A novel class of two-headed surfactants developed by researchers at St. Francis Xavier University and Dalhousie University has been licensed by a large international distributor, opening the door for the manufacturing of more sustainable dyes, paints and personal care products.

Surfactants serve a critical role in countless industrial processes because of their ability to lower surface tension and allow oil-soluble substances to mix with water-soluble ones. Most have a single polar ‘head’ and non-polar ‘tail,’ but two-headed or ‘gemini’ surfactants have been studied intensely since the term was coined in 1991 by American chemist Frederic Menger. “They have much better properties than you’d predict by just combining two surfactant units,” says Bruce Grindley, a synthetic chemist at Dalhousie University.

Grindley’s team focused on derivatives of pentaerythritol. This inexpensive x-shaped molecule has four hydroxyl groups to which various side chains can be added. Grindley and his co-workers used benzaldehyde as a protecting group, blocking off two of the four hydroxyls and allowing hydrophobic tails to be added to the others. Afterward, the benzaldehyde was removed and replaced with cationic, anionic or even zwitterionic head groups. Gerry Marangoni, a surfactant chemist at St. Francis Xavier University, performed further characterization and testing of the molecules. “In some cases they were up to a hundred times better at lowering surface tension than traditional surfactants,” says Marangoni. This means that lower concentrations can be used, translating into economic and environmental savings.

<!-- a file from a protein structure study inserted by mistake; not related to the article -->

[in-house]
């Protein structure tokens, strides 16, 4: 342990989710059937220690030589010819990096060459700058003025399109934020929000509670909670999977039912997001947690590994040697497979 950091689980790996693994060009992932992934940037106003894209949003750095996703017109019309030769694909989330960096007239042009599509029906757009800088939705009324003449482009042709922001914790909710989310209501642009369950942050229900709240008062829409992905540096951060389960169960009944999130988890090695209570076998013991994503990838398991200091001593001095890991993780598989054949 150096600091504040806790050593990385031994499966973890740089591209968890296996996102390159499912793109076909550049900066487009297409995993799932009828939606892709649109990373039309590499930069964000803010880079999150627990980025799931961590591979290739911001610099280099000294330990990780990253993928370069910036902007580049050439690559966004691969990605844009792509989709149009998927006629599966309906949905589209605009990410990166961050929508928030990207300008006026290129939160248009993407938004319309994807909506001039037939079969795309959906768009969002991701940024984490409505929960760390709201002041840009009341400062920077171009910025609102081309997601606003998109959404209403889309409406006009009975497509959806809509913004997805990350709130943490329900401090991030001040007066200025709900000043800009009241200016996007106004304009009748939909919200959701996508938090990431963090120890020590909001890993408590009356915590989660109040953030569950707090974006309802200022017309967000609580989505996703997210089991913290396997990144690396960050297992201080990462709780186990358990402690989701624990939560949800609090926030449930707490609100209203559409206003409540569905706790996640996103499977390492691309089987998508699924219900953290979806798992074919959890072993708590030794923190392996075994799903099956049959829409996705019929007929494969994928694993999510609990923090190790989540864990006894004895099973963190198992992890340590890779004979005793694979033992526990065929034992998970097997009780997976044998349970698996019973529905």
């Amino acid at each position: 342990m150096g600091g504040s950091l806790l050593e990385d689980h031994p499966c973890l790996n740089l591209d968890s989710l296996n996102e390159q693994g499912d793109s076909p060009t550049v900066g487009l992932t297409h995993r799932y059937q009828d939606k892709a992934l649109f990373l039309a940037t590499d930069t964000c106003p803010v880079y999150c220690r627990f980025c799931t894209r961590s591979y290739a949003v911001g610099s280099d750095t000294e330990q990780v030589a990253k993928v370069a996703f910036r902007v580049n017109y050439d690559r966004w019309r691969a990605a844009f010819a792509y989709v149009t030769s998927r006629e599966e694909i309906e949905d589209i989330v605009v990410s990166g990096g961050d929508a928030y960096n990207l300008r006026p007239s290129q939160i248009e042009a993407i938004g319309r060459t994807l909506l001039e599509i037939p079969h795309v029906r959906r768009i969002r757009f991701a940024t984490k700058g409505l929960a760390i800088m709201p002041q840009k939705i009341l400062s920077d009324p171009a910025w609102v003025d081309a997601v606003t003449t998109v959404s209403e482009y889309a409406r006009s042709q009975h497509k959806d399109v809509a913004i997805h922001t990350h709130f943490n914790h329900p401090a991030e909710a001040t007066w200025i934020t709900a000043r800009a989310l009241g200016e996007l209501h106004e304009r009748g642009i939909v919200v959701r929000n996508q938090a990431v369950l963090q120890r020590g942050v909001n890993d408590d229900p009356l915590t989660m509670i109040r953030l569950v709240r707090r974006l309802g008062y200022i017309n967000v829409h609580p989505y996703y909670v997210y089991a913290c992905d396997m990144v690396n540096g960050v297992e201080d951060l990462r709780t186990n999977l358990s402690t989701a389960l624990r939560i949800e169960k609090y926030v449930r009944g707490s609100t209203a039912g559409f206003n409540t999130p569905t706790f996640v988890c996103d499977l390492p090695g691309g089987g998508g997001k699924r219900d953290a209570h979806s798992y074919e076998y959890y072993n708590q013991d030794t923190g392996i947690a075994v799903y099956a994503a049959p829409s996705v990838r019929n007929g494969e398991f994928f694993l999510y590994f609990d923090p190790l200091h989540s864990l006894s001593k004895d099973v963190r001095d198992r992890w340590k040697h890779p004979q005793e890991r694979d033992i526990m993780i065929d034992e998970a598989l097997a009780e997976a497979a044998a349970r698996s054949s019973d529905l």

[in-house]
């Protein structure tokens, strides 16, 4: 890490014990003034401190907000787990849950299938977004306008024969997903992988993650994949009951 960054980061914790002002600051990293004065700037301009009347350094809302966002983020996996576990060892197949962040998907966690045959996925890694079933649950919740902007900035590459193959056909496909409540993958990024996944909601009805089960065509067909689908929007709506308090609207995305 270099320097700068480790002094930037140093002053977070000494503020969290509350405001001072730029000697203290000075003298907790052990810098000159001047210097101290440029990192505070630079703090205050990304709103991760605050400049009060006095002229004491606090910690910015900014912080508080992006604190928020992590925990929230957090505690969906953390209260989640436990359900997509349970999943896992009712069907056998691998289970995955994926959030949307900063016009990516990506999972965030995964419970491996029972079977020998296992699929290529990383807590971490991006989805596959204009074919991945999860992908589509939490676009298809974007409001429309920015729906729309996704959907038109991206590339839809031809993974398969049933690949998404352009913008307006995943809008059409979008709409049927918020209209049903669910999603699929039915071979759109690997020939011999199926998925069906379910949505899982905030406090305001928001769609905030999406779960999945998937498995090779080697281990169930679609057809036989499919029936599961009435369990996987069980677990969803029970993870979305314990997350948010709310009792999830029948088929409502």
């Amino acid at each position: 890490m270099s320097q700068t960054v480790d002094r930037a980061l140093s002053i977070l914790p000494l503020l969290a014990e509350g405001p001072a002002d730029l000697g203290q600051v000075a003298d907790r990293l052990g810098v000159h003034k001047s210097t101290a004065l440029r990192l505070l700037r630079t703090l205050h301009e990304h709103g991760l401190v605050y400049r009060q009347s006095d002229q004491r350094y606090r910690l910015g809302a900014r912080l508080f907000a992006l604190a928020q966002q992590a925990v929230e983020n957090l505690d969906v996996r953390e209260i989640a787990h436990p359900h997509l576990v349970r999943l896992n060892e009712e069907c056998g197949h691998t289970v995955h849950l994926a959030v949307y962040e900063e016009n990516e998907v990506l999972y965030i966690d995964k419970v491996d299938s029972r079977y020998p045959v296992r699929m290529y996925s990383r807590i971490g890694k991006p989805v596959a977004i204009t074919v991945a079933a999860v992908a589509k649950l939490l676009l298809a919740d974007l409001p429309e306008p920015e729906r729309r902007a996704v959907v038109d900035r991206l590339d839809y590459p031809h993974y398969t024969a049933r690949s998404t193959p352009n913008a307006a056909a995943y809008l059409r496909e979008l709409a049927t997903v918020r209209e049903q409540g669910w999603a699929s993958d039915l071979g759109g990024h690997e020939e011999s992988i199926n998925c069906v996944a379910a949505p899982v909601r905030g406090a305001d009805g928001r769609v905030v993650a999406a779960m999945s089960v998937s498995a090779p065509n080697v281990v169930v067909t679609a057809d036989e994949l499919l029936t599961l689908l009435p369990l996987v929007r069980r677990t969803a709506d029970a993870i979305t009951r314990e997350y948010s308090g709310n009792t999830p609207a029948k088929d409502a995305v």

With the help of commercialization organization GreenCentre Canada, the technology has been licensed to India-based RAN chemicals, which aims to employ them in fullscale processes for the textile, pulp and paper, and personal care industries. “The beautiful thing about these is that you can tailor them to the application at hand,” says Marangoni. “We want to keep this modular theme going, and develop even more, different materials.”